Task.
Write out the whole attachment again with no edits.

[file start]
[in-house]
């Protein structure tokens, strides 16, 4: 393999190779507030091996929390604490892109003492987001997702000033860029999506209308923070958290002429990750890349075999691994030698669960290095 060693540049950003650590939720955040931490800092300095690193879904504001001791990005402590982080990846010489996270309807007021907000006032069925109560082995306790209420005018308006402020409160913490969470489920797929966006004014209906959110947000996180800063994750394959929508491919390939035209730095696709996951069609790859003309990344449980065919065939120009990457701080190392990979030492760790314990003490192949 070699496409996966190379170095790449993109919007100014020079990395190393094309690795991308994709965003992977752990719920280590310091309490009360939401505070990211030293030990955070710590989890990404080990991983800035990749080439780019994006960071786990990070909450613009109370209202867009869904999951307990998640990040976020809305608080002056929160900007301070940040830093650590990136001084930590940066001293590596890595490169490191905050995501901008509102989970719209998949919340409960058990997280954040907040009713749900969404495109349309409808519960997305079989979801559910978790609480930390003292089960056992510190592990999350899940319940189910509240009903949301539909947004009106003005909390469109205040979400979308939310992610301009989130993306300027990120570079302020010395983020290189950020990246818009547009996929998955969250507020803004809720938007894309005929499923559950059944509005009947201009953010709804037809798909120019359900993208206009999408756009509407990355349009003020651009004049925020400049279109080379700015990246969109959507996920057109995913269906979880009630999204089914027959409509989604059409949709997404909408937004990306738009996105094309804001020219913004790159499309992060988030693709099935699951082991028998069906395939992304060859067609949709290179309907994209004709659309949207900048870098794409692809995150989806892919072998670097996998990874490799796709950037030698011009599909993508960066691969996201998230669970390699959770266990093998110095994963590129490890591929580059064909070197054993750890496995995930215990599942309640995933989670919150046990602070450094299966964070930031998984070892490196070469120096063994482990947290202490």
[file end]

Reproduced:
[in-house]
């Protein structure tokens, strides 16, 4: 393999190779507030091996929390604490892109003492987001997702000033860029999506209308923070958290002429990750890349075999691994030698669960290095 060693540049950003650590939720955040931490800092300095690193879904504001001791990005402590982080990846010489996270309807007021907000006032069925109560082995306790209420005018308006402020409160913490969470489920797929966006004014209906959110947000996180800063994750394959929508491919390939035209730095696709996951069609790859003309990344449980065919065939120009990457701080190392990979030492760790314990003490192949 070699496409996966190379170095790449993109919007100014020079990395190393094309690795991308994709965003992977752990719920280590310091309490009360939401505070990211030293030990955070710590989890990404080990991983800035990749080439780019994006960071786990990070909450613009109370209202867009869904999951307990998640990040976020809305608080002056929160900007301070940040830093650590990136001084930590940066001293590596890595490169490191905050995501901008509102989970719209998949919340409960058990997280954040907040009713749900969404495109349309409808519960997305079989979801559910978790609480930390003292089960056992510190592990999350899940319940189910509240009903949301539909947004009106003005909390469109205040979400979308939310992610301009989130993306300027990120570079302020010395983020290189950020990246818009547009996929998955969250507020803004809720938007894309005929499923559950059944509005009947201009953010709804037809798909120019359900993208206009999408756009509407990355349009003020651009004049925020400049279109080379700015990246969109959507996920057109995913269906979880009630999204089914027959409509989604059409949709997404909408937004990306738009996105094309804001020219913004790159499309992060988030693709099935699951082991028998069906395939992304060859067609949709290179309907994209004709659309949207900048870098794409692809995150989806892919072998670097996998990874490799796709950037030698011009599909993508960066691969996201998230669970390699959770266990093998110095994963590129490890591929580059064909070197054993750890496995995930215990599942309640995933989670919150046990602070450094299966964070930031998984070892490196070469120096063994482990947290202490």